Protect Children from Burns

University Health’s pediatric burn program treats more than 300 kids a year from throughout South Texas with painful burns.

Hot Foods Are Burn Hazards

The biggest burn hazard for kids in our community? Year after year, it’s hot, sticky microwave noodles and soup.

“Across the age spectrum, we see the majority of burns and scalds from hot soups and noodle bowls. It is important that if your kids enjoy eating noodles, you are letting them cool before serving,” said Mandy Fultz, coordinator of Safe Kids San Antonio, a community partnership led by University Health.

Fultz suggests parents place hot foods and liquids as far back on the counter as possible so small children can’t reach them and pull them down on themselves. “We see spills involving kids and teens who are eating hot foods on a couch, bed or gamer chair,” she added. “Kids should sit at a table to enjoy hot foods.”

Jennifer Northway, director of Adult and Pediatric Injury Prevention at University Health, suggests adults drink hot coffee in containers with lids when around small kids. “Little arms can flail and spill your coffee, resulting in harmful or damaging scald burns,” Northway said.

Top five causes of serious child burns at University Hospital 

  1. Soup or noodles
  2. Boiling water
  3. Hot drinks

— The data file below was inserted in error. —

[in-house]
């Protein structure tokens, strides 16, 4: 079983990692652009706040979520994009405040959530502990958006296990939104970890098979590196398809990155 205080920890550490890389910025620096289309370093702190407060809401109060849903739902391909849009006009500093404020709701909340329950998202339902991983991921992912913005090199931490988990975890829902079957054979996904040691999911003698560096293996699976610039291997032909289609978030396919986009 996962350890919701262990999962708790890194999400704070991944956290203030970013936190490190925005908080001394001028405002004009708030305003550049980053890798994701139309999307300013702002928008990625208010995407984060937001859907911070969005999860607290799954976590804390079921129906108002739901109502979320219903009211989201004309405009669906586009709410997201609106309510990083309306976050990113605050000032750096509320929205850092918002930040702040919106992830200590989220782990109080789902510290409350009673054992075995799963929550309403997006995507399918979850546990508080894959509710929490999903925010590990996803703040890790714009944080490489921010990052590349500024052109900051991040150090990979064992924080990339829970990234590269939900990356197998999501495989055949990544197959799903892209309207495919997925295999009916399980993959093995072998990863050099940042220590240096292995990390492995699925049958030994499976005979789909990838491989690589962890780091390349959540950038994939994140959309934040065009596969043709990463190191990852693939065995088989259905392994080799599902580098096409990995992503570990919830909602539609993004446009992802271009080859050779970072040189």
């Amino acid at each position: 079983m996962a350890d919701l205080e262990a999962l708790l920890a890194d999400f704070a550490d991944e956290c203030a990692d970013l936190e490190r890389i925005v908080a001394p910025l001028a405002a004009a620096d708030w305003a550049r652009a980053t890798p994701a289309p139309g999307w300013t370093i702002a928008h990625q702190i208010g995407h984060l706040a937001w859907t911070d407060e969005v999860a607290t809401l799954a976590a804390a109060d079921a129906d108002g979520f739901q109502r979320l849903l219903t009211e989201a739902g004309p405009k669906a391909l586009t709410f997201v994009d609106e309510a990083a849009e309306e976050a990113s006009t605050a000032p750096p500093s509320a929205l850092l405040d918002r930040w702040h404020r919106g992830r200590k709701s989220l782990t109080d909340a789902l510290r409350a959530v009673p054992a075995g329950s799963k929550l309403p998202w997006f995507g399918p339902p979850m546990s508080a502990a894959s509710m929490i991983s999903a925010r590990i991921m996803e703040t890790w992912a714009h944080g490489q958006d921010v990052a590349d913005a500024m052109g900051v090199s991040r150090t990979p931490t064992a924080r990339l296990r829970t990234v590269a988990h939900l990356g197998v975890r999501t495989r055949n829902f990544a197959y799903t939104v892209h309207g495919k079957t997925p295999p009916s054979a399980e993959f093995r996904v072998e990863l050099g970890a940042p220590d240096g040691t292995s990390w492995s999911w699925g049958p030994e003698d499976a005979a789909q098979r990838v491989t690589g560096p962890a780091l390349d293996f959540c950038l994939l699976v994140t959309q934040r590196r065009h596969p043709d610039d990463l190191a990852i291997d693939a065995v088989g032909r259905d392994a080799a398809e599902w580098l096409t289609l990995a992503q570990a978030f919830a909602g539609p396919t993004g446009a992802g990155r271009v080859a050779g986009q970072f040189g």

4. Fireworks
  5. Hot oil or grease

Burn Prevention Tips

The best way to treat a burn is to prevent it from ever happening. Injury Prevention at University Health provides tips on how to keep your kids safe from burns at home:

  • When cooking on the stove, use the back burners and turn pot handles away from the edge to keep small children safe. Keep hot foods away from the edge of counters.
  • Slowly open microwave containers, as the steam can burn small fingers.
  • Don’t hold or carry a child while cooking. Place the child in a highchair within view but out of reach.
  • Set your water heater to 120 degrees Fahrenheit or the manufacturer’s recommended setting to prevent accidental scalding. Check the water with your wrist or elbow before giving your child a bath.
  • Consider anti-scald devices on water faucets and showerheads.
  • Make sure your fireplace is covered by a sturdy screen (glass screens can take a long time to cool). Burn only seasoned hardwood such as oak, ash or maple. With small children, use a safety gate around your fireplace or wood stove.
  • Keep matches, gasoline and lighters in a safe place out of children’s reach. Avoid novelty lighters that look like toys. Teach kids not to play with matches, lighters or fireworks.
  • Unplug and safely store irons, flatirons and other appliances that might be hot to the touch.

Pediatric Burn Care at University Health

Learn more about our pediatric burn program at University Children's Health.

Subscribe icon
Get health living and wellness information, recipes, and patient stories from University Health.

Tell us your patient story

Share your inspiring personal story of hope and healing at University Health.